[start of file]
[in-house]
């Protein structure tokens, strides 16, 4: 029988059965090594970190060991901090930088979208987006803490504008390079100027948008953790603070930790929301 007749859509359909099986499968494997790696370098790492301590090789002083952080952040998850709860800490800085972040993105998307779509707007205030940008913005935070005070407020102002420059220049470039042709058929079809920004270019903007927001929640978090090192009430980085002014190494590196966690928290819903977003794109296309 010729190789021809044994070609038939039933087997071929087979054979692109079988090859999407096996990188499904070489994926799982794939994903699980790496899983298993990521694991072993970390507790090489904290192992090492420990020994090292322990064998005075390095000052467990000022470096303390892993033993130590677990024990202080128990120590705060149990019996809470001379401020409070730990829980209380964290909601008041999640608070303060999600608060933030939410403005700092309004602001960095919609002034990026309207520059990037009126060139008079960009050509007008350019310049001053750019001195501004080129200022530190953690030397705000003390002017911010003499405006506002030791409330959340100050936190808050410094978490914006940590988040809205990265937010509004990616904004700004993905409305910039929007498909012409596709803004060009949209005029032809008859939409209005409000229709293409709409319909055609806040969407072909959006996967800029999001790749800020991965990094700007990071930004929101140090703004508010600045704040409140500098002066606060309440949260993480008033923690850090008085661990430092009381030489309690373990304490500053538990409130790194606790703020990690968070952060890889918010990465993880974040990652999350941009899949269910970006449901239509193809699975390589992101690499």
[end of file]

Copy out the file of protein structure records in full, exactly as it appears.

[in-house]
């Protein structure tokens, strides 16, 4: 029988059965090594970190060991901090930088979208987006803490504008390079100027948008953790603070930790929301 007749859509359909099986499968494997790696370098790492301590090789002083952080952040998850709860800490800085972040993105998307779509707007205030940008913005935070005070407020102002420059220049470039042709058929079809920004270019903007927001929640978090090192009430980085002014190494590196966690928290819903977003794109296309 010729190789021809044994070609038939039933087997071929087979054979692109079988090859999407096996990188499904070489994926799982794939994903699980790496899983298993990521694991072993970390507790090489904290192992090492420990020994090292322990064998005075390095000052467990000022470096303390892993033993130590677990024990202080128990120590705060149990019996809470001379401020409070730990829980209380964290909601008041999640608070303060999600608060933030939410403005700092309004602001960095919609002034990026309207520059990037009126060139008079960009050509007008350019310049001053750019001195501004080129200022530190953690030397705000003390002017911010003499405006506002030791409330959340100050936190808050410094978490914006940590988040809205990265937010509004990616904004700004993905409305910039929007498909012409596709803004060009949209005029032809008859939409209005409000229709293409709409319909055609806040969407072909959006996967800029999001790749800020991965990094700007990071930004929101140090703004508010600045704040409140500098002066606060309440949260993480008033923690850090008085661990430092009381030489309690373990304490500053538990409130790194606790703020990690968070952060890889918010990465993880974040990652999350941009899949269910970006449901239509193809699975390589992101690499």